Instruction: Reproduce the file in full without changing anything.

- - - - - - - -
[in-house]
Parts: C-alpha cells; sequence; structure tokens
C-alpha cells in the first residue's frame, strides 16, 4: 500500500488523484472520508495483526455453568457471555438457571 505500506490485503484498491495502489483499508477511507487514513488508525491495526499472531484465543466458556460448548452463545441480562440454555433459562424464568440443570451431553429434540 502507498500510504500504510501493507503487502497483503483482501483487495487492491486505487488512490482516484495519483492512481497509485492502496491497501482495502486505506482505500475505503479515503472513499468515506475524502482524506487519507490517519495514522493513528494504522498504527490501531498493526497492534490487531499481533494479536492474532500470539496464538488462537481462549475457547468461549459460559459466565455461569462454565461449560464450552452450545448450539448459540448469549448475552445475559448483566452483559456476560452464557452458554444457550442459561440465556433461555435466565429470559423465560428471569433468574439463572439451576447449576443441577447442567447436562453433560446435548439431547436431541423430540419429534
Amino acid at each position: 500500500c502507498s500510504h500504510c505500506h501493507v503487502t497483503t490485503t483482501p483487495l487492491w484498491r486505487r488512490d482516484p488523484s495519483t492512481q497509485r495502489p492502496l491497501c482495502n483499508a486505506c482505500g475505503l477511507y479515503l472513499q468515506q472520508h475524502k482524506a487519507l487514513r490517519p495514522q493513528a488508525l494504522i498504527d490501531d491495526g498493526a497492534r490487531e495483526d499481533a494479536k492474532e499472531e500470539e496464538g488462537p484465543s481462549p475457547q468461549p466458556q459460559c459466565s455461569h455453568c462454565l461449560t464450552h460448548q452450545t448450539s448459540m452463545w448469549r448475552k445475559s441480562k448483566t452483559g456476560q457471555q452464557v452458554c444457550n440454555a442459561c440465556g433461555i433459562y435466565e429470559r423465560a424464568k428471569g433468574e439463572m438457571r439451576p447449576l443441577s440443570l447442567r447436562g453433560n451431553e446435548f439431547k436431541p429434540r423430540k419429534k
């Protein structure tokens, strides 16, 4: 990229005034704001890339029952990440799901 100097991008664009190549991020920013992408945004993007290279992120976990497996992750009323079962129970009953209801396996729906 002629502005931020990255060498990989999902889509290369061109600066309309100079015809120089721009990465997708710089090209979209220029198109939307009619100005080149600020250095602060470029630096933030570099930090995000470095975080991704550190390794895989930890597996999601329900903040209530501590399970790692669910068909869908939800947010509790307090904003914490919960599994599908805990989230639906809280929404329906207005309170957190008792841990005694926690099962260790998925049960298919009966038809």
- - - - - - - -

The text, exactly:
[in-house]
Parts: C-alpha cells; sequence; structure tokens
C-alpha cells in the first residue's frame, strides 16, 4: 500500500488523484472520508495483526455453568457471555438457571 505500506490485503484498491495502489483499508477511507487514513488508525491495526499472531484465543466458556460448548452463545441480562440454555433459562424464568440443570451431553429434540 502507498500510504500504510501493507503487502497483503483482501483487495487492491486505487488512490482516484495519483492512481497509485492502496491497501482495502486505506482505500475505503479515503472513499468515506475524502482524506487519507490517519495514522493513528494504522498504527490501531498493526497492534490487531499481533494479536492474532500470539496464538488462537481462549475457547468461549459460559459466565455461569462454565461449560464450552452450545448450539448459540448469549448475552445475559448483566452483559456476560452464557452458554444457550442459561440465556433461555435466565429470559423465560428471569433468574439463572439451576447449576443441577447442567447436562453433560446435548439431547436431541423430540419429534
Amino acid at each position: 500500500c502507498s500510504h500504510c505500506h501493507v503487502t497483503t490485503t483482501p483487495l487492491w484498491r486505487r488512490d482516484p488523484s495519483t492512481q497509485r495502489p492502496l491497501c482495502n483499508a486505506c482505500g475505503l477511507y479515503l472513499q468515506q472520508h475524502k482524506a487519507l487514513r490517519p495514522q493513528a488508525l494504522i498504527d490501531d491495526g498493526a497492534r490487531e495483526d499481533a494479536k492474532e499472531e500470539e496464538g488462537p484465543s481462549p475457547q468461549p466458556q459460559c459466565s455461569h455453568c462454565l461449560t464450552h460448548q452450545t448450539s448459540m452463545w448469549r448475552k445475559s441480562k448483566t452483559g456476560q457471555q452464557v452458554c444457550n440454555a442459561c440465556g433461555i433459562y435466565e429470559r423465560a424464568k428471569g433468574e439463572m438457571r439451576p447449576l443441577s440443570l447442567r447436562g453433560n451431553e446435548f439431547k436431541p429434540r423430540k419429534k
């Protein structure tokens, strides 16, 4: 990229005034704001890339029952990440799901 100097991008664009190549991020920013992408945004993007290279992120976990497996992750009323079962129970009953209801396996729906 002629502005931020990255060498990989999902889509290369061109600066309309100079015809120089721009990465997708710089090209979209220029198109939307009619100005080149600020250095602060470029630096933030570099930090995000470095975080991704550190390794895989930890597996999601329900903040209530501590399970790692669910068909869908939800947010509790307090904003914490919960599994599908805990989230639906809280929404329906207005309170957190008792841990005694926690099962260790998925049960298919009966038809």